Prostate Cancer Treatment Surgery

Prostate surgery may be used to remove tumors or provide symptom relief. The potential side effects of prostate surgery include impotence and urinary incontinence. These are worrisome possibilities for men. And like any form of surgery, bleeding or infection is always a risk. The potential complications of surgery must be weighed against the possible gains.

Radical Prostatectomy

If cancer is caught in its early stages, a partial or radical prostatectomy may be performed. A partial procedure removes the diseased portion of the gland. A radical prostatectomy removes the entire gland and, hopefully, all cancerous cells.

Complete removal of the gland is usually only considered if the cancer is confined to the prostate. If the cancer has metastasized to the lymph nodes or other organs, surgical removal will not improve either symptoms or prognosis. If so, hormone therapy and other treatments are considered.

Damage to nerves and blood vessels during surgery cause some degree of erectile dysfunction in up to fifty percent of men under age sixty. A new form of surgery called nerve-sparing prostatectomy offers less risk of nerve damage. Nerve-sparing techniques cannot be used on large tumors or tumors too close to nerve clusters.

The prostate provides a large portion of the semen necessary to transport sperm. Once the gland is removed, generally together with the seminal vesicles, this ability is lost, and men have what are known as dry ejaculations. Men who want to father children following surgery should consider banking sperm before the operation.

Preserving Erection Ability Following Prostatectomy

New information presented at the Annual Meeting of the American Urological Association in April 2003 reveals that men may be able to preserve their ability to achieve and maintain an erection following radical prostatectomy by taking Viagra® (sildenafil) nightly for nine months following the surgery. The researchers reported that 27 percent of the men in the test group regained full erection ability, compared to only four percent of the men who received a placebo. All of the men who participated in the study had normal erectile function prior to prostatectomy. The research was funded by Pfizer Inc., makers of Viagra.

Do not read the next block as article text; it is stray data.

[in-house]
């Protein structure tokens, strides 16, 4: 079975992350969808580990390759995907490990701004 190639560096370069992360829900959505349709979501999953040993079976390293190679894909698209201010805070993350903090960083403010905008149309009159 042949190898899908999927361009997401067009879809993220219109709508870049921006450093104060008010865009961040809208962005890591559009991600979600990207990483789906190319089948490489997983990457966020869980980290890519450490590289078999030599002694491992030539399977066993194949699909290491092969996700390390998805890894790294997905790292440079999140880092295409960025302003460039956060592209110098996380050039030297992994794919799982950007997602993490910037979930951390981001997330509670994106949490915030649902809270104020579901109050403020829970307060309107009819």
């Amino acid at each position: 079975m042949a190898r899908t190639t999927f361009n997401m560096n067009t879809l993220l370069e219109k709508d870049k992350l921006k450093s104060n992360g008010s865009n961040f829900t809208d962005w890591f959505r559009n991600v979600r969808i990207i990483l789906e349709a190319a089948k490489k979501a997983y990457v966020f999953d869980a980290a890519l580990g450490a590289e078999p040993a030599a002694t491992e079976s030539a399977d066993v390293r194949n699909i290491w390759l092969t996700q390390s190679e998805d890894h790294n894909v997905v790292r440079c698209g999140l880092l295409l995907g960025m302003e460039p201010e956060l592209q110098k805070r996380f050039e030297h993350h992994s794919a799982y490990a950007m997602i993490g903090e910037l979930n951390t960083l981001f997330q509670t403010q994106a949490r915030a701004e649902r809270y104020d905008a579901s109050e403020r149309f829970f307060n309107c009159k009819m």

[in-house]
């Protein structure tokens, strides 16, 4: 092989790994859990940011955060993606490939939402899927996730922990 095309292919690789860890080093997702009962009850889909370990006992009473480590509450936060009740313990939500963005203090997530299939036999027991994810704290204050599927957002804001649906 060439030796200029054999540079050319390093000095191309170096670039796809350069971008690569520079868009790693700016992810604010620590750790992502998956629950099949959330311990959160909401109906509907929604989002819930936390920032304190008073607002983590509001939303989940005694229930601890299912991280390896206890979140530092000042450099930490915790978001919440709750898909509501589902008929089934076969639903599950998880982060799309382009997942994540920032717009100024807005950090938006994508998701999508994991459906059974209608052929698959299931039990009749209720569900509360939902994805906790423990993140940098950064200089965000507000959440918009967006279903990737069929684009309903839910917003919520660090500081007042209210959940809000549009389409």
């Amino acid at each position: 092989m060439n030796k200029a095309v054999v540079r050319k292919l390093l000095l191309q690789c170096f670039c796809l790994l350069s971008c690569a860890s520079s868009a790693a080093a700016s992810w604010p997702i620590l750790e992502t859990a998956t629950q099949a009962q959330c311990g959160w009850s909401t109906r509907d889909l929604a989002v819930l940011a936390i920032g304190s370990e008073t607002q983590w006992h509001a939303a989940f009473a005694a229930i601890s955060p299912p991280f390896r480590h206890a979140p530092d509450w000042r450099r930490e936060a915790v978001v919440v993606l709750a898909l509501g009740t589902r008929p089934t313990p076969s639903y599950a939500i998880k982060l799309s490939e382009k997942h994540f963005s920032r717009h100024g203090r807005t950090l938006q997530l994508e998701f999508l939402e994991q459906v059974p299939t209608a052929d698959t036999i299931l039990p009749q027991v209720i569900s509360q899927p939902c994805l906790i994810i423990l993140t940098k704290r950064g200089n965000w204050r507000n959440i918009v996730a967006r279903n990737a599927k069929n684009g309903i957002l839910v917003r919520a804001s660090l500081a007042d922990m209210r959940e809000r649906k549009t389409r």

Transurethral Resection of the Prostate

A transurethral resection of the prostate (TURP) does not attempt to remove tumors. Instead, TURP surgery offers symptomatic relief. A small surgical tool is attached to a cystoscopy tube and inserted into the urethra. Excess tissue that blocks the urethra is removed, allowing urine to flow with greater ease.

Possible side effects of TURP include erectile problems, and possible scarring of the urethra, which can cause further urinary difficulties. Also common is a condition known as retrograde ejaculation: semen is shot backwards into the bladder instead of forwards. Retrograde ejaculation in no way hinders a man’s ability to reach orgasm, but does often cause infertility.

Orchiectomy

Orchiectomy is the surgical removal of the testicles. Orchiectomy is actually a form of hormone therapy: testosterone production is halted by the surgery. Because orchiectomy stops testosterone production, it slows the progression of cancer.

Side effects of an orchiectomy may include impotence and a loss of libido. About fifty percent of all patients experience hot flashes. And, of course, the psychological effects of the operation must be carefully weighed.

Resources

CancerBACUP. (nd). Understanding cancer of the prostate: Surgery. Retrieved January 27, 2003 from www.cancerbacup.org.uk/info/pros/pros-9.htm.

McCook, A. (2003, April 28). Viagra may restore erections after prostate surgery. Reuters Health. Retrieved April 29, 2003, from www.reuters.com/newsArticle.jhtml;jsessionid=MNZSMC2SV21W2CR BAEZSFEY?type=healthNews